The rear of the T-Cross looks very similar to another SUV in the family tree, with a striking reflective band which spans the boot door. This distinctive design became even more impressive as we made our way down the Simola hill after sunset.
Choosing your own T-Cross design becomes, even more, better with the choice of either 17” or 18” wheels, should the standard 16” wheels not be your choice. The T-Cross also comes in 9 colours, featuring the distinctive Makena Turquoise, Reef Blue, Pure White, Energetic Orange, Flash Red, Reflex Silver, Limestone Grey, Urano Grey and finally, Deep Black Pearl.
In terms of safety, the T-Cross has five Euro NCAP Stars, proving to have incredible safety features, especially when the price is being taken into account. Optional equipment on the T-Cross include features such as lane-keeping monitoring, hill start assist, automatic adaptive cruise control, park assist and blind-spot monitoring.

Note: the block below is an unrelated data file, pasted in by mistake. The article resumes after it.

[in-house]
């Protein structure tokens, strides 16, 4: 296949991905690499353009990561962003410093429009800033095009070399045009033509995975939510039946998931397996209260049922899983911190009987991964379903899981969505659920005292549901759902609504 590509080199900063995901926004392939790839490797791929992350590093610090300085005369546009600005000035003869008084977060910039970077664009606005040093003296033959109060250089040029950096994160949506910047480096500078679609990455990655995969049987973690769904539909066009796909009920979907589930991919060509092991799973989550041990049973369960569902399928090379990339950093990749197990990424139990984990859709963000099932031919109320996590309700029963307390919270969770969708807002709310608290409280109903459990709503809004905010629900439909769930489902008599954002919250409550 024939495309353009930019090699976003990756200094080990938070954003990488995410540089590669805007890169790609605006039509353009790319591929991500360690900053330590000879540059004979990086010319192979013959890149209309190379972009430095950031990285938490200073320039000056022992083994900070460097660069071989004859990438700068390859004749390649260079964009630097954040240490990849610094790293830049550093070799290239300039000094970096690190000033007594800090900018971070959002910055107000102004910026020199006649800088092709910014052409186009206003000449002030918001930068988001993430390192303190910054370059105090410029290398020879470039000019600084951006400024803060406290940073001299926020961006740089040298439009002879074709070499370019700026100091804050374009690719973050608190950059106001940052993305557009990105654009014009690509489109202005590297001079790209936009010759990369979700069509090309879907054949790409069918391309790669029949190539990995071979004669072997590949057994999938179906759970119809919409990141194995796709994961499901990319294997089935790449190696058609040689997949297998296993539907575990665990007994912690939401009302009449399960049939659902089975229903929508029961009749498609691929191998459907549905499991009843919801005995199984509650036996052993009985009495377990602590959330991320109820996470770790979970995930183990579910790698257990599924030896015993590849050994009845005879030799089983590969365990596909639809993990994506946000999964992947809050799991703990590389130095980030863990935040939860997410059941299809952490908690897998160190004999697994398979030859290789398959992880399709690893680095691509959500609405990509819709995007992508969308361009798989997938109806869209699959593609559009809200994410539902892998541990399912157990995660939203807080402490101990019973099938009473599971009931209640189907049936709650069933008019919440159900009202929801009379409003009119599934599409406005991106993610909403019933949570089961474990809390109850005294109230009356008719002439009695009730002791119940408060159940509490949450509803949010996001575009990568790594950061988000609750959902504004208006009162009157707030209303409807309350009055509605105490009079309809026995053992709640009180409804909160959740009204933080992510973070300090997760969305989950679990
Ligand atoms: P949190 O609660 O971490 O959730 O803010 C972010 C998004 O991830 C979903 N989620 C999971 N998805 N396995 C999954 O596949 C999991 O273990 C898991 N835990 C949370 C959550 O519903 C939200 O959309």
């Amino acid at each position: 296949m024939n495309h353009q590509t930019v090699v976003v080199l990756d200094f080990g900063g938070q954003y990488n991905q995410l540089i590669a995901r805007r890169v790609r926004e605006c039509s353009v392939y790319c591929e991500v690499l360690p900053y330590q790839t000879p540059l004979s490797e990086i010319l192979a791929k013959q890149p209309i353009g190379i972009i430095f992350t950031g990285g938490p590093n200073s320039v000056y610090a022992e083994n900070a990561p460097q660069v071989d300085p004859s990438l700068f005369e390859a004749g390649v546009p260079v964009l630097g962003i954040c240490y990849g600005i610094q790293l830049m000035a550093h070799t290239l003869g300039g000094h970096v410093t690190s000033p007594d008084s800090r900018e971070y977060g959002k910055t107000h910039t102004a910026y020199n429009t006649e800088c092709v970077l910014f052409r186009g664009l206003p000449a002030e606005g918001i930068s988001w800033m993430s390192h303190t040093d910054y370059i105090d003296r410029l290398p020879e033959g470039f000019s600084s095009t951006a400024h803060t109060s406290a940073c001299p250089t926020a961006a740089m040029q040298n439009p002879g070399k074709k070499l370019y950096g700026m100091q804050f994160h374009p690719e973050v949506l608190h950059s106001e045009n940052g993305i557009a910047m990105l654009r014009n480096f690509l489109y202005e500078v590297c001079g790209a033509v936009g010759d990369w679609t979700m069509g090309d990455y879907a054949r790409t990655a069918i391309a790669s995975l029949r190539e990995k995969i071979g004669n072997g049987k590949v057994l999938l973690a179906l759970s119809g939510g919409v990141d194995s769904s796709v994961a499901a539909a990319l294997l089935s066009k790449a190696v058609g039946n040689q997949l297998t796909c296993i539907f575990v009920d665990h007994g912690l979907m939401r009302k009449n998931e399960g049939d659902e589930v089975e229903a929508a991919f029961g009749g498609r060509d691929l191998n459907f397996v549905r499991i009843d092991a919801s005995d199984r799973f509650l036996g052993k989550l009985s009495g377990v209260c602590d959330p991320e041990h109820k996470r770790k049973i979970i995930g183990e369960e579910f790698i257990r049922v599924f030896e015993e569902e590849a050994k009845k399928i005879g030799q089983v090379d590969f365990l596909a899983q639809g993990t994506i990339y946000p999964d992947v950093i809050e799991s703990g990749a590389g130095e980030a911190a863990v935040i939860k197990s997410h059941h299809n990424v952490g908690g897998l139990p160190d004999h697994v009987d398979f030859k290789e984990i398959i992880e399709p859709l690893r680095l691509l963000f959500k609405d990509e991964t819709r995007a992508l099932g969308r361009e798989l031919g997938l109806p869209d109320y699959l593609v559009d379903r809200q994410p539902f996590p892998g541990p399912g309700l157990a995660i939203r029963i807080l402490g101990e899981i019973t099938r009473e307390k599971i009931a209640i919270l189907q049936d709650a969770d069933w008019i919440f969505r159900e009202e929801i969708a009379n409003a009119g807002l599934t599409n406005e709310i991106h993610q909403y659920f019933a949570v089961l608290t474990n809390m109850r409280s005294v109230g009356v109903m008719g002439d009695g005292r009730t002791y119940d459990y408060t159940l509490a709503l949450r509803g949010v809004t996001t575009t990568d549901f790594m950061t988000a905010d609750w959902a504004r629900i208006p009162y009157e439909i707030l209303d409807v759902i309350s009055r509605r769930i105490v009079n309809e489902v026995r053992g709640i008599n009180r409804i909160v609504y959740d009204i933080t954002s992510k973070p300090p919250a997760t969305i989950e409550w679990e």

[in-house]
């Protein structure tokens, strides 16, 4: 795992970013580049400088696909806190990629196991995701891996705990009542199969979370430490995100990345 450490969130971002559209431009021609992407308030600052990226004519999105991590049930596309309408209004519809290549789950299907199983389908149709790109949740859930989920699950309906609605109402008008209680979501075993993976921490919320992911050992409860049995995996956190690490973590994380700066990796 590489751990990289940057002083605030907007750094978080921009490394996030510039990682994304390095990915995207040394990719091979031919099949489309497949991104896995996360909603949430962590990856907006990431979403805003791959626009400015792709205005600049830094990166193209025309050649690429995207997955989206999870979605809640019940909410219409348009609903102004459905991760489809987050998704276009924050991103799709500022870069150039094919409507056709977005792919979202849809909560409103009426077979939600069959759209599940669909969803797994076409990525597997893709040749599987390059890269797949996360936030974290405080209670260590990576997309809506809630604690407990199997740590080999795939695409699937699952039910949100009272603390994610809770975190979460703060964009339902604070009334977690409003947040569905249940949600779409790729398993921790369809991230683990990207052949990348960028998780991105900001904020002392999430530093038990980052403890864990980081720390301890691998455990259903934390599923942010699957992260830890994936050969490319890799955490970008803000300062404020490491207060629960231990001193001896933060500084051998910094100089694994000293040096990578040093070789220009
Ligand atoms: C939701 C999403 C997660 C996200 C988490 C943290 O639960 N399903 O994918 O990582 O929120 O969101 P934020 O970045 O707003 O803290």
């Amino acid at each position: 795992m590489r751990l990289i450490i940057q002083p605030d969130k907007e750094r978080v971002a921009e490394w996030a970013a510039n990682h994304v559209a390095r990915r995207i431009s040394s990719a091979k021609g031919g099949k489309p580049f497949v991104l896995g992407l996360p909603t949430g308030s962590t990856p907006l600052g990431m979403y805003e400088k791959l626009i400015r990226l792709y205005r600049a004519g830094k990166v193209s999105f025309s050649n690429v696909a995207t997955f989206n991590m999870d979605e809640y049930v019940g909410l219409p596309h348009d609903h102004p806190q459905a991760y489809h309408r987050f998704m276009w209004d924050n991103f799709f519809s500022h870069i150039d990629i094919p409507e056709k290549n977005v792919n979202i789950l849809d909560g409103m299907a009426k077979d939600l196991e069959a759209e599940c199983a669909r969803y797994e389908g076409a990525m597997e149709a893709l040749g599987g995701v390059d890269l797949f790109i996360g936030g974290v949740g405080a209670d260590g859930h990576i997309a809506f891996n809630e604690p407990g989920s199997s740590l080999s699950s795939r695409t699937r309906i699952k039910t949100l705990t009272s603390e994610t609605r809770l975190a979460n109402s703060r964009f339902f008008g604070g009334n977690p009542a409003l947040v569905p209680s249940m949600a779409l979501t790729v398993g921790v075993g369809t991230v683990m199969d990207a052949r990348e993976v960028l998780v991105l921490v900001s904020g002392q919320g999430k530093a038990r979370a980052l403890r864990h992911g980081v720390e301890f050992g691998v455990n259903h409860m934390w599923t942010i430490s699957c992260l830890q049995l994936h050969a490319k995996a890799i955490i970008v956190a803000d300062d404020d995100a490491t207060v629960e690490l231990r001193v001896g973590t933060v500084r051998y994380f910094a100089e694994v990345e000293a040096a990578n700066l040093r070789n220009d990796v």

Similar to other VW products, the T-Cross will come in several equipment lines.
Not present at the launch, but due for market installation early in 2020, the 70kW Trendline is set to feature 16” steel wheels, LED daytime running lights, electrically adjustable and heated side mirrors, electric windows, tyre pressure monitors, a 6.5” touchscreen, as well as front and side airbags. This model will also feature a 1-litre turbocharged 70kW engine.
The Comfortline will feature 16” Belmont Alloy Wheels, black roof rails, front fog lights, leather multi-functional steering wheel, park distance control and cruise control.